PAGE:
January 13, 2014
Some stories you just can’t make up.
The recent scandal involving the politically motivated closing of traffic lanes on the George Washington Bridge by the Christie Administration, causing chaos, is truly outrageous and reminiscent of the Wild Far West.
In early September last year, in an apparent act of vengeance against the Democratic Mayor of Fort Lee, Mark Sokolich, for not endorsing the Governor for re-election, Bridget Ann Kelly, Governor Christie’s deputy Chief of Staff orchestrated a fictitious “traffic study” with the complicity of Port Authority officials in order to close two lanes on the GWB. The closing of the two lanes provoked the intended gridlock that lasted for days. The purpose was to provoke commuters to anger that would be directed against the Mayor of Ft. Lee.
When this matter became public, Governor Christie, in a 107-minute press conference took the blame for what happened and apologized profusely. The media’s reaction to the press conference was overall positive. As David Axelrod, President Obama’s adviser said: “Mr. Christie came across as candid, regretful and accountable.”
Governor Christie was adamant that he had no prior knowledge of the action of his Deputy Chief of Staff which he fired promptly. His political future both as a potential candidate to the U.S. Presidency and as the current Governor of New Jersey depends on whether that is true or not. It is hard to imagine that the Governor could think that he could get away with such a lie knowing that both the New Jersey State government the Federal government are investigating the matter.
The worrisome issue in this debacle is the fact that such an abuse of power, deception and recklessness could even happen. The fact that one could even imagine taking such action tells us about the culture of the Christie Administration. It also raises the question of judgment on the part of the Governor on hiring Ms. Kelly in the first place.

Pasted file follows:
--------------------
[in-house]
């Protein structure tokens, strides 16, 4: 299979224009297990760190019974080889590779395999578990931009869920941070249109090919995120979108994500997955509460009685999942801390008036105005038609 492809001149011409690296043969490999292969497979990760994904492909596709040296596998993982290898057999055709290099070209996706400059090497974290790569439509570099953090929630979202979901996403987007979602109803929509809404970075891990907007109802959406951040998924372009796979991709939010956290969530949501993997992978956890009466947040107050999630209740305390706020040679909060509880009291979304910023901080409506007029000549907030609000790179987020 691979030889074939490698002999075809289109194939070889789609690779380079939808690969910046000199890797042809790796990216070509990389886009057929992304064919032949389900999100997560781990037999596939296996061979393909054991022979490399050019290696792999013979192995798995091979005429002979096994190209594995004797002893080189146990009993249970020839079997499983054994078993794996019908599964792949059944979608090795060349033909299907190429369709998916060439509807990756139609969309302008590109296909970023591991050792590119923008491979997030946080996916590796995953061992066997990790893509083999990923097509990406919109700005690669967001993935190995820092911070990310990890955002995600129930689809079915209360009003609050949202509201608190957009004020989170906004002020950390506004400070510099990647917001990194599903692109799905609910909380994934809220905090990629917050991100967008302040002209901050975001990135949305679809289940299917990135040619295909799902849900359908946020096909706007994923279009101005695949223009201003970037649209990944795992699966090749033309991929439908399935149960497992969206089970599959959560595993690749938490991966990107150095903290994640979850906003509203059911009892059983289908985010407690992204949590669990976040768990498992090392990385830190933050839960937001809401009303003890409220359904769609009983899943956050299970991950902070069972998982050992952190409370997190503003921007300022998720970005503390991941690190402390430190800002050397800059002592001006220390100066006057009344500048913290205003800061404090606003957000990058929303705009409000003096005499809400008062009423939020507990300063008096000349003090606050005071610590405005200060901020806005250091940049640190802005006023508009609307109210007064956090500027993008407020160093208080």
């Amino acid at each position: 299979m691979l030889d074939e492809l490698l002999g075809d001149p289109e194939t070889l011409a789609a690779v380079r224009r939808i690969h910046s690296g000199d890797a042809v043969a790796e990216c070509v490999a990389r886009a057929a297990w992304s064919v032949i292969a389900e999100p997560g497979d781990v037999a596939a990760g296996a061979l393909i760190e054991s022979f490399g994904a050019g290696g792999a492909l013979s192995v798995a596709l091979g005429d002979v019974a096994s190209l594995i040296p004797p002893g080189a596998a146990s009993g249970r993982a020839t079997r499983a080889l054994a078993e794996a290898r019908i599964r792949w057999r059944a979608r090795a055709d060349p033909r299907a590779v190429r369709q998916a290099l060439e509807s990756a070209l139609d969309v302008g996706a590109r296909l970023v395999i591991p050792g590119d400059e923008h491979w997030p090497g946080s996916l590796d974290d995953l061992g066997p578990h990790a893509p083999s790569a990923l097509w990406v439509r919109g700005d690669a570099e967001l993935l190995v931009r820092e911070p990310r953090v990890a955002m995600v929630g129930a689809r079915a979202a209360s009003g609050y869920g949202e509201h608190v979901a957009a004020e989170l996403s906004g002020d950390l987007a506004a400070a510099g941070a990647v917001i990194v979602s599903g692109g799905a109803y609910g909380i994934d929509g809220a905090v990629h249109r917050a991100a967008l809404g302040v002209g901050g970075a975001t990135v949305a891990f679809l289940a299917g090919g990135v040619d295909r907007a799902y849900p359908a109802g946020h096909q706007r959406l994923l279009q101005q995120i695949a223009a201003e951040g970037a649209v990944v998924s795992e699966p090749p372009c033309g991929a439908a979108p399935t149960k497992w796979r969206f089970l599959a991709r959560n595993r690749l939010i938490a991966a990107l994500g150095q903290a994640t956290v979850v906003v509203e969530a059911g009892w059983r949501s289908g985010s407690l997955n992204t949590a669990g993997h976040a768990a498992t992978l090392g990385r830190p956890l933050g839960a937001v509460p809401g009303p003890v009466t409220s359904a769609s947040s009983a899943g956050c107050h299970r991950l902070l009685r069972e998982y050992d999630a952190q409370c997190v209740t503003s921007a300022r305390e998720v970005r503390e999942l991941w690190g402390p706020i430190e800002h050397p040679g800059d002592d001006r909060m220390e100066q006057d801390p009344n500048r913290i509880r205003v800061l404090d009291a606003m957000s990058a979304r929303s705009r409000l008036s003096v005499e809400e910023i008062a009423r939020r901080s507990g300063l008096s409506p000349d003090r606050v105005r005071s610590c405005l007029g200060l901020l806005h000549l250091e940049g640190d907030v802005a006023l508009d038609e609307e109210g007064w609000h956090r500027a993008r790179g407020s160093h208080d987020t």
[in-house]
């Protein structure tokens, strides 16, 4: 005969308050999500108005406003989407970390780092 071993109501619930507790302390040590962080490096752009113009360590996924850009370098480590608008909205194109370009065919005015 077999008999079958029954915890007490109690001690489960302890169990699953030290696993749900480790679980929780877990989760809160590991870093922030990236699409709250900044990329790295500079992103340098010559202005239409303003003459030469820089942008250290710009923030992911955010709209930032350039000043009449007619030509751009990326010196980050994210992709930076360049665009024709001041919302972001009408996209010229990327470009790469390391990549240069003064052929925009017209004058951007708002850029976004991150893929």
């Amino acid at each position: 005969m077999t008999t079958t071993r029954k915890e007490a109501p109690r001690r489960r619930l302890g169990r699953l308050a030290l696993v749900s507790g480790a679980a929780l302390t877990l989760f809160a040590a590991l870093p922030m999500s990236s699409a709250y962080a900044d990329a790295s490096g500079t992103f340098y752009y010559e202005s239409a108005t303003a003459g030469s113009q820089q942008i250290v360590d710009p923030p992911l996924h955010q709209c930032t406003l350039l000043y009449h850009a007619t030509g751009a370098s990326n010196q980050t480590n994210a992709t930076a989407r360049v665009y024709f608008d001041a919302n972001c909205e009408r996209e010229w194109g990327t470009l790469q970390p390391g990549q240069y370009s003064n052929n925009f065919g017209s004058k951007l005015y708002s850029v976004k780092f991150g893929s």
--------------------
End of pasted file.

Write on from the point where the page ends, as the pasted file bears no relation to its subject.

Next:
The matter is one of corporate culture. As Jack Marshall of Ethics Alarms says:
“…the fact that close aides and subordinates under his leadership thought that it was appropriate to do so demonstrates serious flaws in the ethical culture of the Christie administration…..”
He then adds a series of five questions that I believe should be asked not only to the Governor but to any CEO or senior executive following a serious breach of ethical conduct:
•1. Why did you trust aides capable of doing something like this?
•2. Why did they have the impression that what they did would meet with your approval?
•3. What have you done or said, or not done or said, to encourage such abuses of power?
•4. How can we be sure that this won’t happen again?
•5. What are you going to do to repair and improve the ethical culture in the organization you lead…?
As the French author Albert Camus once said:
“Without culture, and the relative freedom it implies, society, even when perfect, is but a jungle.”